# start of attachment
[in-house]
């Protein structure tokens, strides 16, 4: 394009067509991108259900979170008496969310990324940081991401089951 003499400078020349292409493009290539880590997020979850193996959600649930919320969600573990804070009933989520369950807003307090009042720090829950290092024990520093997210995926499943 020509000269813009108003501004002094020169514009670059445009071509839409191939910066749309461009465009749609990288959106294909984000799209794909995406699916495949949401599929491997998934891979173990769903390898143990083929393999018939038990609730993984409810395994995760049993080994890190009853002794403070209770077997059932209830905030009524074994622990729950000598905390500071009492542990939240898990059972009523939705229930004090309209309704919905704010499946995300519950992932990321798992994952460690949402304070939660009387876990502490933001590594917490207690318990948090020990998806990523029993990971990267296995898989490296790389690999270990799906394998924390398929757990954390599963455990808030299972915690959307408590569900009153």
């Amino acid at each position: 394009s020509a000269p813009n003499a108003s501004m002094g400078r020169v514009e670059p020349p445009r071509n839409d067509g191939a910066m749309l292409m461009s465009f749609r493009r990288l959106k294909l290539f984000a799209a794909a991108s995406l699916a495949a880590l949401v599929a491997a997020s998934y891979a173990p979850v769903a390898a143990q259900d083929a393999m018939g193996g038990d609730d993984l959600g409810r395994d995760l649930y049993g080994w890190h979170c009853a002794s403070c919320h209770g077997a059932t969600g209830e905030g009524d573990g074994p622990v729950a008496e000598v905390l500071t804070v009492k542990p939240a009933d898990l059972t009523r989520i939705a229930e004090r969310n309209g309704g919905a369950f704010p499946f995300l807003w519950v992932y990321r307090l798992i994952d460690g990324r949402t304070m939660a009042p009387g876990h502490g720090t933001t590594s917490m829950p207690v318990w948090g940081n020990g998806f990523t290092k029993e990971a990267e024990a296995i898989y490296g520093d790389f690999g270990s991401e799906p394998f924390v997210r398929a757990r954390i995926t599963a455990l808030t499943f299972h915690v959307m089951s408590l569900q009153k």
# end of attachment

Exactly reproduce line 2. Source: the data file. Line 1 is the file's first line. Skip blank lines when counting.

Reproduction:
């Protein structure tokens, strides 16, 4: 394009067509991108259900979170008496969310990324940081991401089951 003499400078020349292409493009290539880590997020979850193996959600649930919320969600573990804070009933989520369950807003307090009042720090829950290092024990520093997210995926499943 020509000269813009108003501004002094020169514009670059445009071509839409191939910066749309461009465009749609990288959106294909984000799209794909995406699916495949949401599929491997998934891979173990769903390898143990083929393999018939038990609730993984409810395994995760049993080994890190009853002794403070209770077997059932209830905030009524074994622990729950000598905390500071009492542990939240898990059972009523939705229930004090309209309704919905704010499946995300519950992932990321798992994952460690949402304070939660009387876990502490933001590594917490207690318990948090020990998806990523029993990971990267296995898989490296790389690999270990799906394998924390398929757990954390599963455990808030299972915690959307408590569900009153």